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GU Cancers 2018 | Targeting plasticity pathways for novel therapy in prostate cancer

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Andrew Armstrong

From the 2018 Genitourinary Cancers Symposium, held in San Francisco, CA, Andrew Armstrong, MD, from Duke University, Durham, NC, highlights the need for novel therapies targeting plasticity pathways in particular, in order to treat bone metastases in patients with prostate cancer. Dr Armstrong also outlines potential predictive biomarkers, including DNA defects in PARP inhibitors and androgen receptor defects.

Transcript (edited for clarity)

Well right now we need some drug development efforts that focus on plasticity pathways. This has really been an unmet need and very difficult to target, as many normal processes in the body reactivate some of these stem-like processes, so plasticity itself is a actionable target, it is something that drug development should be focused on to prevent bone metastasis.
There is certainly anti-bone resorptive therapies such as dinosinab, zoledronic acid and radium itself, but those drugs are not sufficient to eradicate bone metastasis themselves or to prevent bone metastases...

Well right now we need some drug development efforts that focus on plasticity pathways. This has really been an unmet need and very difficult to target, as many normal processes in the body reactivate some of these stem-like processes, so plasticity itself is a actionable target, it is something that drug development should be focused on to prevent bone metastasis.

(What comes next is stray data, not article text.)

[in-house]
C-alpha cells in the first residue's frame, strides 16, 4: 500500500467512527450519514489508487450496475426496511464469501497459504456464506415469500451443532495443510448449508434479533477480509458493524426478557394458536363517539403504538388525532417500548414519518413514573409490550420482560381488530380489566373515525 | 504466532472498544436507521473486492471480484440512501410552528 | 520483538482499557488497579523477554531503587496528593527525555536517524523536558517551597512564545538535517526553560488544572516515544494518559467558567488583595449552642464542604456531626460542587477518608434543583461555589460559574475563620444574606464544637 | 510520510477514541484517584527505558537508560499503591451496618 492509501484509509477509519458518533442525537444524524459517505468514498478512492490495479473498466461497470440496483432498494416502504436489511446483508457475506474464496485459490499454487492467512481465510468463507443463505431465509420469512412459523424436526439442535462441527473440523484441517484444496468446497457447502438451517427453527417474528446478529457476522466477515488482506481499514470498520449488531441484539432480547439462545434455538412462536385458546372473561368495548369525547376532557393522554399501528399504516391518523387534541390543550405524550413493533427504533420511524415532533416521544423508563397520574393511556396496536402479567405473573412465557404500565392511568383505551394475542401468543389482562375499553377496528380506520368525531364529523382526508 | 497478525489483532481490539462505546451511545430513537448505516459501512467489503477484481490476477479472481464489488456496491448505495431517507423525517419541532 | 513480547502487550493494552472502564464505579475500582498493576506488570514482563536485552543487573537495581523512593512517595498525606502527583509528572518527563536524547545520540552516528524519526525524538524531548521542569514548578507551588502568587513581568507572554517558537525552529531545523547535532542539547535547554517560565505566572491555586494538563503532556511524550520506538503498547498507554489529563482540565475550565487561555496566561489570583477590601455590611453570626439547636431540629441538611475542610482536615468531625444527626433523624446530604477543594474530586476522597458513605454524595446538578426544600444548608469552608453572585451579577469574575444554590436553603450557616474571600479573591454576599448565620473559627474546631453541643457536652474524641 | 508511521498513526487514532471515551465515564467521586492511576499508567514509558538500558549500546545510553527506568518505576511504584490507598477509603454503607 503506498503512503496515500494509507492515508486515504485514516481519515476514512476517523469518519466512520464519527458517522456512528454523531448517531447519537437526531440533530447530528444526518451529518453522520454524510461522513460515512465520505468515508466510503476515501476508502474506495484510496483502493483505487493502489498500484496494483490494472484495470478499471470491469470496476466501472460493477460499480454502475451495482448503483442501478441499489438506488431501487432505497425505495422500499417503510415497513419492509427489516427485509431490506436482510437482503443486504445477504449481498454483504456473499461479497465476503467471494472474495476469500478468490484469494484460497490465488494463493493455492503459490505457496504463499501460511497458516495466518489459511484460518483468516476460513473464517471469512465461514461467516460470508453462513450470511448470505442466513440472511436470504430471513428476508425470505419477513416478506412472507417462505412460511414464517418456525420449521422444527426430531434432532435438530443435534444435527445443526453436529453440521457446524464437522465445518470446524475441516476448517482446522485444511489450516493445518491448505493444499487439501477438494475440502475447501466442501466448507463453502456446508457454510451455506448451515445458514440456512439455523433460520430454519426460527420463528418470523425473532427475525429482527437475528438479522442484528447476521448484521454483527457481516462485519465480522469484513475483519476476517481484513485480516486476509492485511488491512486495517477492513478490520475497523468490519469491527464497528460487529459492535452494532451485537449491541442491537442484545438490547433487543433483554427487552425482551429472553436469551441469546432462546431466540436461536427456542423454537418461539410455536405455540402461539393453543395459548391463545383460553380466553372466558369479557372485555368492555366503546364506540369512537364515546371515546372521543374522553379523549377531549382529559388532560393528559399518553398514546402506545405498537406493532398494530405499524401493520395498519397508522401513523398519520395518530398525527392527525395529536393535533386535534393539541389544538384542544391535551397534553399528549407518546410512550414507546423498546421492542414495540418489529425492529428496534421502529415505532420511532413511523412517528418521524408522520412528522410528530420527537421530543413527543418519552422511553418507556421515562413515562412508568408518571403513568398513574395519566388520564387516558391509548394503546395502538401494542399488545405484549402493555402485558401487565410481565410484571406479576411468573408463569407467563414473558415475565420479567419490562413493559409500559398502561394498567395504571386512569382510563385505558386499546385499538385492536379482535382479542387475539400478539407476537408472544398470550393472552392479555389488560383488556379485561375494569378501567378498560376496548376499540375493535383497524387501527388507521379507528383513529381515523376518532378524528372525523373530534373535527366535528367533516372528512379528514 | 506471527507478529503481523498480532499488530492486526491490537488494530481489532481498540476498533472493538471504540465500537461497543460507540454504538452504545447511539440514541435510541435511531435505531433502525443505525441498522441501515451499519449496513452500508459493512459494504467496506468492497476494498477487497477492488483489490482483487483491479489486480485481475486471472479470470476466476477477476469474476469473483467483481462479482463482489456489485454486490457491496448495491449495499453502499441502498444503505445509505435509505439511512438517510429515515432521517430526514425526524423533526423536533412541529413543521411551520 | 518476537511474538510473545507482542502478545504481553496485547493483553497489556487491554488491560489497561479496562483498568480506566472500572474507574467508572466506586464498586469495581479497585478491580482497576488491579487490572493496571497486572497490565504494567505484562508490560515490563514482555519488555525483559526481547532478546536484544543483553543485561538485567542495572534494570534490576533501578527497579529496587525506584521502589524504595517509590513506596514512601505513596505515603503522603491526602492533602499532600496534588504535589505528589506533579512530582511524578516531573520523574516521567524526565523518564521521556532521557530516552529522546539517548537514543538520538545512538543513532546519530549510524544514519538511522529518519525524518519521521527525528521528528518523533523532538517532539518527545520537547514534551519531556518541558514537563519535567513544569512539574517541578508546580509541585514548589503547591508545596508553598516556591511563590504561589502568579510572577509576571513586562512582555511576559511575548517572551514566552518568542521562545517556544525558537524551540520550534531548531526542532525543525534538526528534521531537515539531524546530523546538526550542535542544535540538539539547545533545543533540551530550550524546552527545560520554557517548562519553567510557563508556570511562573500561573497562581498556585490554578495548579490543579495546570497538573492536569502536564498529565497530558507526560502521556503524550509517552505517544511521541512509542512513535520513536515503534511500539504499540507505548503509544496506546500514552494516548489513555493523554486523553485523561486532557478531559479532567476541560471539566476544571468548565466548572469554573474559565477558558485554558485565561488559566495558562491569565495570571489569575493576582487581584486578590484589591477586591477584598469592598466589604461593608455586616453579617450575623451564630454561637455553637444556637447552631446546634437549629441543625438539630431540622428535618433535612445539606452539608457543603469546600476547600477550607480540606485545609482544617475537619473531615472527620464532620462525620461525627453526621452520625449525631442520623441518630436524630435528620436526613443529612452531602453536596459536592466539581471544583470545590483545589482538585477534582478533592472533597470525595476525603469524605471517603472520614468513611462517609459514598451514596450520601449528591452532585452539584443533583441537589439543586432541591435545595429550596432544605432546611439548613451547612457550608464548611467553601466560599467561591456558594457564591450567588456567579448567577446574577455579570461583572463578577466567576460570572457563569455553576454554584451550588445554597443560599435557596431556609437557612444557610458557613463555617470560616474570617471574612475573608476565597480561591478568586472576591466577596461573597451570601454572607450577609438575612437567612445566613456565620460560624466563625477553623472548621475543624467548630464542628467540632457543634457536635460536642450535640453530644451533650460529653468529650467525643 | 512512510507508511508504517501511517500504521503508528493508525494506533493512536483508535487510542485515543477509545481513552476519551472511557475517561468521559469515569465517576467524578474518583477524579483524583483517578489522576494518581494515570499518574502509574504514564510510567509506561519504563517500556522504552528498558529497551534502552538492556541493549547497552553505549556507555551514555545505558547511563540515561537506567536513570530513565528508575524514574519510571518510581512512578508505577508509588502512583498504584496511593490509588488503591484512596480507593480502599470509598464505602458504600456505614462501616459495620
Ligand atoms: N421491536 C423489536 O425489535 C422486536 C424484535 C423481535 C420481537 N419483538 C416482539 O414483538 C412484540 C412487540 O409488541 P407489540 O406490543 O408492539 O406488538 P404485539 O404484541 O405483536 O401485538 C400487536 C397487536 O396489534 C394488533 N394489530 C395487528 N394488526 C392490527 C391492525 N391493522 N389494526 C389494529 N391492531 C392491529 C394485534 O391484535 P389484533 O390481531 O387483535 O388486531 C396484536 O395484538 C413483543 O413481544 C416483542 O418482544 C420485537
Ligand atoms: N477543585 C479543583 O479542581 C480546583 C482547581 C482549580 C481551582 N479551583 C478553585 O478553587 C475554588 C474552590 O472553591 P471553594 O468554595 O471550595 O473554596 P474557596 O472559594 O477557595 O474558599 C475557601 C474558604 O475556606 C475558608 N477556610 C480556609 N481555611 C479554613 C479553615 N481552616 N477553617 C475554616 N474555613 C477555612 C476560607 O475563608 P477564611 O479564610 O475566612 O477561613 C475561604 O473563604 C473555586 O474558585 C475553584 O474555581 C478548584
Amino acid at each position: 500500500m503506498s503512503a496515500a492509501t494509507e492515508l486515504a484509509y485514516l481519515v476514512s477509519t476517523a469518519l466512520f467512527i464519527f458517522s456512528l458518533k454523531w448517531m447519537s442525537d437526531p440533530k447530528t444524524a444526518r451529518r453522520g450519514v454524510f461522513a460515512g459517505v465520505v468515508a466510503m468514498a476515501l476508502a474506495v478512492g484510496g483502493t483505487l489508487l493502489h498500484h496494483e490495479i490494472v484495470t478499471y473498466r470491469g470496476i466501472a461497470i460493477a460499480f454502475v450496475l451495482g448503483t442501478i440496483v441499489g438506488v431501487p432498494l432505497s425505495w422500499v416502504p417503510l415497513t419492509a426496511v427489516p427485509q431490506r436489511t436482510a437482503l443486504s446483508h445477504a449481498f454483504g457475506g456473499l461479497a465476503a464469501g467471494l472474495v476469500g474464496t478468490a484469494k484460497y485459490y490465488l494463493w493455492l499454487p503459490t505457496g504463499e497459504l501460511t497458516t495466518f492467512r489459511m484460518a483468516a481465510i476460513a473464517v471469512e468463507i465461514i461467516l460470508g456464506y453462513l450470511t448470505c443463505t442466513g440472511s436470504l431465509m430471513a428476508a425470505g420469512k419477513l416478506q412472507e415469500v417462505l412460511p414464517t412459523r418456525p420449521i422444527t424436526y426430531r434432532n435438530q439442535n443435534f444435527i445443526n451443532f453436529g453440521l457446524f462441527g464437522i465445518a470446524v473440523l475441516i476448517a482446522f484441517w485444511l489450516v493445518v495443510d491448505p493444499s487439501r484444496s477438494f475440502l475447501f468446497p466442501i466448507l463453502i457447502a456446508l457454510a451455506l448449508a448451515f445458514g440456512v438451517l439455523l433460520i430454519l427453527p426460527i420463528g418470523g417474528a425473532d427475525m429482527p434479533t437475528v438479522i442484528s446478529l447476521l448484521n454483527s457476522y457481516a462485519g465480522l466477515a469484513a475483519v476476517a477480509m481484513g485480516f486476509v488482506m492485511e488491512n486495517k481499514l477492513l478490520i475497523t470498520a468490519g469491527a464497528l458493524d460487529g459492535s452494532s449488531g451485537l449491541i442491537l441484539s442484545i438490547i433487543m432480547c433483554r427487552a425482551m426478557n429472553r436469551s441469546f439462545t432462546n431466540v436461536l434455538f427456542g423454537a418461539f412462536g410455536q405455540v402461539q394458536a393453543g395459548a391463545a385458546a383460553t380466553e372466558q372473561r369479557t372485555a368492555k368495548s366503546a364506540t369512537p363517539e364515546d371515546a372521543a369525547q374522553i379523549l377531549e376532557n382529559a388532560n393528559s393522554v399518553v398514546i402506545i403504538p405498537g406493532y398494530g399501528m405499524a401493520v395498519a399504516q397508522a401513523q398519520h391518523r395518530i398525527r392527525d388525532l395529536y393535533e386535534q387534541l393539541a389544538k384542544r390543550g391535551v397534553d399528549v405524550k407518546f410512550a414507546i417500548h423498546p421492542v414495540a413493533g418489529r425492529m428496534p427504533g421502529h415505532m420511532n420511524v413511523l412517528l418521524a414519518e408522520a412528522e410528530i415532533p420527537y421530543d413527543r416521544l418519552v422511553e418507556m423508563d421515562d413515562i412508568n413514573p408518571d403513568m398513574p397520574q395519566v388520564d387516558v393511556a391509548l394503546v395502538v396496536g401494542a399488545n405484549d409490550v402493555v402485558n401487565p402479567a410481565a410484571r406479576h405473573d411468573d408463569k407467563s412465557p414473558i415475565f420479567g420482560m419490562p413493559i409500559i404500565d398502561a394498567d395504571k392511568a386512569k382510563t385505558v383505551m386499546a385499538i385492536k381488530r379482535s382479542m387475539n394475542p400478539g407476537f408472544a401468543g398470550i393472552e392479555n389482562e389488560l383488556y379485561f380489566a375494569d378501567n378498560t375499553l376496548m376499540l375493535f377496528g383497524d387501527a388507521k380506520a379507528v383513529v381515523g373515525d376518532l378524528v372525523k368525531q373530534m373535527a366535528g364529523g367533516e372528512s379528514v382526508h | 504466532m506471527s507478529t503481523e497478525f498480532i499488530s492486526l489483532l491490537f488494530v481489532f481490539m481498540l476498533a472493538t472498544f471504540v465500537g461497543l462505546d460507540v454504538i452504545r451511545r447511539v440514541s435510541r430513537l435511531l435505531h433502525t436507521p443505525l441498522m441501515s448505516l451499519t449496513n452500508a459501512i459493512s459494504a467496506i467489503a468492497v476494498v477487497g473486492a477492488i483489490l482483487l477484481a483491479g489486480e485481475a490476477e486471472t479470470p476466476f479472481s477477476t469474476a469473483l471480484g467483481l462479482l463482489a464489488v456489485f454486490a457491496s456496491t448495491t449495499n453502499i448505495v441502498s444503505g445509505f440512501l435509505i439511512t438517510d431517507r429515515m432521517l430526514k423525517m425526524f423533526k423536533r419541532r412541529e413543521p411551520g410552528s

There is certainly anti-bone resorptive therapies such as dinosinab, zoledronic acid and radium itself, but those drugs are not sufficient to eradicate bone metastasis themselves or to prevent bone metastases. So more development needs to be done to target those pathways directly.
Right now in clinical practice, we use standard clinical biomarkers like PSA levels, alkaline phosphatase, for example radium has a greater effect on alkaline phosphatase, and not a great effect on PSA. Well for androgen receptor inhibitor therapy, both of these biomarkers can decline, and when you see a drop in those biomarkers, patients live longer so that can be very reassuring.
Some of the emerging biomarkers are more predictive biomarkers such as DNA repair defects for PARP inhibitors androgen receptor mutations or splice variants that can predict whether these drugs like abiraterone or enzalutamide are effective. Immune therapies only work in a subset of men, so identifying predictive biomarkers is really quite an emerging area of work.
We had a poster on Thursday that demonstrated that some prostate cancer circulating tumor cells express immune checkpoints on their surface, it may identify a path forward for a predictive biomarkers for immune therapies and prostate cancer.

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